Terry McGlynn wants many more Ignite sessions at the ESA meeting to cut down on the number of parallel sessions and boring talks, and foster more discussion. I think the current mix of talks and session types is fairly optimal, though I’d like to see the ESA go back to the 15 minute time slots they used to have rather than the current 20 minute slots. Thoughts?
Do university administrators have the wrong incentives? I agree that central administrators have overly-strong incentives to start new initiatives that create work for faculty and frontline staff, and that require hiring of additional administrators. But in my experience these initiatives don’t generally take the form of real estate projects.
I’m a bit late to this: Rich Lenski invites you to vote on whether he should modify his famous Long-Term Evolution Experiment to include a second treatment (transferring a smaller fraction of the population to fresh culture medium each day, so as to get more generations per day). Includes a fun quiz as what effect you’d expect the second treatment to have. Follow-up post here, in which Rich discusses his own seemingly-frivolous-but-actually-profound way of answering his own quiz question. Related: my interview with Rich from 2015.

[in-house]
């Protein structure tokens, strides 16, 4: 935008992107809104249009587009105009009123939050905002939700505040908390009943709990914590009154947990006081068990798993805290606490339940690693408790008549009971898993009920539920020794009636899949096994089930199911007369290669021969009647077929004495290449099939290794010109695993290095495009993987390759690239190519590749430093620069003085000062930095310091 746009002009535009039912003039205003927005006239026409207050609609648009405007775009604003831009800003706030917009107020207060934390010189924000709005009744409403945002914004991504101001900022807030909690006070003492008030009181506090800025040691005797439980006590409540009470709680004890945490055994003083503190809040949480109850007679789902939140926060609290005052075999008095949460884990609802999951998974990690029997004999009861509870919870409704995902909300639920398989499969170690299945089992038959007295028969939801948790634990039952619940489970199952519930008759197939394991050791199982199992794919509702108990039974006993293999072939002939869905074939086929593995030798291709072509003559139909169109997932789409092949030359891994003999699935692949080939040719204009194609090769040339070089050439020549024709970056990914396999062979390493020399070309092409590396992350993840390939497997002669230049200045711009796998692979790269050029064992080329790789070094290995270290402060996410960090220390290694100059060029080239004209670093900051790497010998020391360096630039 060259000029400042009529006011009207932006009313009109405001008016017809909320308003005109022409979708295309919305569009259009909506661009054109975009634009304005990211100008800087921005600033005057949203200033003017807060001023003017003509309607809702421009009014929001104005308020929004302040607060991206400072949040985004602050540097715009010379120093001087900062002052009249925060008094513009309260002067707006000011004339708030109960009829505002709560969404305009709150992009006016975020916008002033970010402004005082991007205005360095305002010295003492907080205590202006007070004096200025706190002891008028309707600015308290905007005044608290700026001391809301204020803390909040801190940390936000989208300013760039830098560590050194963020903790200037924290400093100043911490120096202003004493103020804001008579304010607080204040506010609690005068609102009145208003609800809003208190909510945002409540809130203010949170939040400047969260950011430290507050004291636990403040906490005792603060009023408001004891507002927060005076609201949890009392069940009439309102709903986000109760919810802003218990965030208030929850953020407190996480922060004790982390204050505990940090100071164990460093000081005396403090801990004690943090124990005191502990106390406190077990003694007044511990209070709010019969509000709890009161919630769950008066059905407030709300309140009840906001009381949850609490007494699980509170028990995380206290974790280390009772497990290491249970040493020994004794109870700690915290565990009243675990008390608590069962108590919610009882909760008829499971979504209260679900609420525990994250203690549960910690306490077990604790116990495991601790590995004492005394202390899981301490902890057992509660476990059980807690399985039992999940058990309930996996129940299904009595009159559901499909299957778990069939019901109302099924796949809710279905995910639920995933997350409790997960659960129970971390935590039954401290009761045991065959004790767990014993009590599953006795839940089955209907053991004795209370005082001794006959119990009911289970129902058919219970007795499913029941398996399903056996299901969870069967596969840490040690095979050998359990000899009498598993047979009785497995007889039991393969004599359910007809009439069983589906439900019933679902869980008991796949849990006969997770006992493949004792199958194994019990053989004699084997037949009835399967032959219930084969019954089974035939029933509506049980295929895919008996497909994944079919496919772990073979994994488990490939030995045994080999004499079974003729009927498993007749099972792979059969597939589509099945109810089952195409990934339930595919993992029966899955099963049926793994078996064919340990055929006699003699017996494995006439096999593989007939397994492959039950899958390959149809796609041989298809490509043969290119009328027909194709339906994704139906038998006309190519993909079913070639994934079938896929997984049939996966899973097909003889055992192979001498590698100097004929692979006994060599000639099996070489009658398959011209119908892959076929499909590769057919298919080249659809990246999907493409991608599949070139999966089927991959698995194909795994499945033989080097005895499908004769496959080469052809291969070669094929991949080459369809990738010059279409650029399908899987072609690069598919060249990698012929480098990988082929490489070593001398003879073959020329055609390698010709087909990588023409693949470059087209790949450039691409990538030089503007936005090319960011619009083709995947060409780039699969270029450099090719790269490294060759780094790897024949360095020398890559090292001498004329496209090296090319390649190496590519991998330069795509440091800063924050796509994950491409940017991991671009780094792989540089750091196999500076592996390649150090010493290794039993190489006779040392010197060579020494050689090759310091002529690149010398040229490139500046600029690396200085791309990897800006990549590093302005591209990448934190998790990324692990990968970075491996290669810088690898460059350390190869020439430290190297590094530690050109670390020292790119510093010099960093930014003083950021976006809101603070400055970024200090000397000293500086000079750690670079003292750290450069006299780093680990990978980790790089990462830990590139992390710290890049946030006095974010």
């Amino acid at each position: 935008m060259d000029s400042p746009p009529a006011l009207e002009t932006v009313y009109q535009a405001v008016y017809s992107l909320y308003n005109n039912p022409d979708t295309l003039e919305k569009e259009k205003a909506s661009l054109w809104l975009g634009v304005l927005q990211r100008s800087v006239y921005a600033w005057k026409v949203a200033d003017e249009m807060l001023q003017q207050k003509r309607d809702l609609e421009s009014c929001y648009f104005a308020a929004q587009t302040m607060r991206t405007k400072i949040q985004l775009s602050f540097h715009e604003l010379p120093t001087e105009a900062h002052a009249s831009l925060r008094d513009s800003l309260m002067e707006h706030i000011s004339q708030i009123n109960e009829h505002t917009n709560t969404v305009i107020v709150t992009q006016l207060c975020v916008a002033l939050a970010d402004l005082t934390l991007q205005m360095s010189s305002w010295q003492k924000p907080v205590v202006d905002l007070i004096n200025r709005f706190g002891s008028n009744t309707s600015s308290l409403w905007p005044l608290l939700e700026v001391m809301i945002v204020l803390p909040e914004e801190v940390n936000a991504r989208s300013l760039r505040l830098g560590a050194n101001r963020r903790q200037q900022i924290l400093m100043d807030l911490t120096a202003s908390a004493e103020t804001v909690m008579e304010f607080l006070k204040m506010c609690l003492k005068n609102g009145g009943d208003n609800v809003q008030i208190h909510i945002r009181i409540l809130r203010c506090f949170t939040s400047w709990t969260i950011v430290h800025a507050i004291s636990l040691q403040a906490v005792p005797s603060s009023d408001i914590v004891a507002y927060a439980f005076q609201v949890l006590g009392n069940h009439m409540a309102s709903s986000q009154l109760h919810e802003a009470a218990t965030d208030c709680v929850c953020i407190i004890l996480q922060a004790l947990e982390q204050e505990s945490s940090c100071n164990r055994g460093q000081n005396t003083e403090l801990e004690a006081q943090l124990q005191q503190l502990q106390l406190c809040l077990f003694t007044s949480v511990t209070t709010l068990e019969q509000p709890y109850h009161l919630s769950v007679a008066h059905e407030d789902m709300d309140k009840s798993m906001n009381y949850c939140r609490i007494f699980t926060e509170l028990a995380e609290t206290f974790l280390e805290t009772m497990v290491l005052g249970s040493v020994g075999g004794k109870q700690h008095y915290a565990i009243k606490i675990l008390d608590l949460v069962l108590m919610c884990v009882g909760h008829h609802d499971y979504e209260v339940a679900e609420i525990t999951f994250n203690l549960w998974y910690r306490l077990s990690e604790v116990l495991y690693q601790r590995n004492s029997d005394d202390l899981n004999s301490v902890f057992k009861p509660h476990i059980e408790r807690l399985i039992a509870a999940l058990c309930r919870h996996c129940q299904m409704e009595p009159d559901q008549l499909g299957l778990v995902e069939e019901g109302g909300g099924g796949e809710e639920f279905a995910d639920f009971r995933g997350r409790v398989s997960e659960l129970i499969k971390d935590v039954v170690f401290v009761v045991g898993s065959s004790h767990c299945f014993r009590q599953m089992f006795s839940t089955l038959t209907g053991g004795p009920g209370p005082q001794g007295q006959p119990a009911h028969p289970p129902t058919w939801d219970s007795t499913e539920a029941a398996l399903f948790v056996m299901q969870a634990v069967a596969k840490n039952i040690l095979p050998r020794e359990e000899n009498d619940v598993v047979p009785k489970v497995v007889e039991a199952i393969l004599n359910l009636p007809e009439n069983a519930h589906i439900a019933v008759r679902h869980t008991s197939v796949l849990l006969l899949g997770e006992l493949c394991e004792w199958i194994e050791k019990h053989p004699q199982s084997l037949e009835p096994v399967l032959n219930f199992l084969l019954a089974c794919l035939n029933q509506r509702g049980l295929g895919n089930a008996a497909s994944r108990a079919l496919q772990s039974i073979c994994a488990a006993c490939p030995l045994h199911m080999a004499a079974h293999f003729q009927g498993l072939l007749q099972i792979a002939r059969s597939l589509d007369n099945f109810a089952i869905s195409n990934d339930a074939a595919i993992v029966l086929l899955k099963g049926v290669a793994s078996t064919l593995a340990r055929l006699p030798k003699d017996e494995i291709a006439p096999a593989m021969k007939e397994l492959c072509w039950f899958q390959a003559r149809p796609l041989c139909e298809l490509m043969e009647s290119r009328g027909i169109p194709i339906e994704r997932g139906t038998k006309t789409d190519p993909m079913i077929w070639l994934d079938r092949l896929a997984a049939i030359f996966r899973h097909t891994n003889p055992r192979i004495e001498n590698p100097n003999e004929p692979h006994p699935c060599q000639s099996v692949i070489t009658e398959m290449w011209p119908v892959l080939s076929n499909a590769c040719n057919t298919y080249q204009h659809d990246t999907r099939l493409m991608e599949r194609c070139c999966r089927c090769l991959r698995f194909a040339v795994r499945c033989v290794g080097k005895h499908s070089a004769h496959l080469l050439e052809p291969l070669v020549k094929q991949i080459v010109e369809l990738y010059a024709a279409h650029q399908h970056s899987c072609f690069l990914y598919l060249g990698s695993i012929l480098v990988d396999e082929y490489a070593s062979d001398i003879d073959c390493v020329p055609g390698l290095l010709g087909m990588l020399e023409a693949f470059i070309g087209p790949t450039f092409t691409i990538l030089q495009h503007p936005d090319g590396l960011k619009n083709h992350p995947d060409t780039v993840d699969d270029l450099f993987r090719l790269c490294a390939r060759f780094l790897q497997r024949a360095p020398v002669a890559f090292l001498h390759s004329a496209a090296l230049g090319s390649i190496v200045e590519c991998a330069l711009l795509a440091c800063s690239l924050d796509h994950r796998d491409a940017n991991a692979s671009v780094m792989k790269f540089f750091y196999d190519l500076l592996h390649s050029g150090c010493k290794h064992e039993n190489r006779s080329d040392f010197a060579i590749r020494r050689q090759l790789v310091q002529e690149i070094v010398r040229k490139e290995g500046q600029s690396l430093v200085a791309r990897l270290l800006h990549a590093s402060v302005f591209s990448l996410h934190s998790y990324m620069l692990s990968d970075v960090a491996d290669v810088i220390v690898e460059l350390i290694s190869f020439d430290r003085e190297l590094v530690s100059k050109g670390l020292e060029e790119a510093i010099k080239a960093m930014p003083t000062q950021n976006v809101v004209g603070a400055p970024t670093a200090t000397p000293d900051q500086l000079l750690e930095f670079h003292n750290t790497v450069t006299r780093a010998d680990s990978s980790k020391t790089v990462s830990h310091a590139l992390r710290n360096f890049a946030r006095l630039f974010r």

This week in Things I Refuse To Link To Because They’re Stupid: As you’ve probably heard if you’re on Twitter, a couple of philosophers got a fake paper consisting of satirical nonsense and penis jokes published in a social science journal. Another Sokal Hoax, right? Except the journal in question is a predatory author-pays open access journal that will publish just about anything. And except that the paper was first rejected by another extremely obscure journal, which then cascaded it to the predatory journal. It’s like the authors were trying to shoot fish in a barrel in order to prove that fishing is bad, except that they shot at the fish and missed, so instead they bought some past-date frozen fish sticks from a dodgy supermarket, ate the fish sticks, and then claimed that was somehow the same as shooting fish in a barrel, thereby proving that fishing is bad. Well done to all concerned, including anybody who retweeted or linked to this stupidity approvingly, for making the world a little worse. At least Steven Pinker reversed his initial stance on this.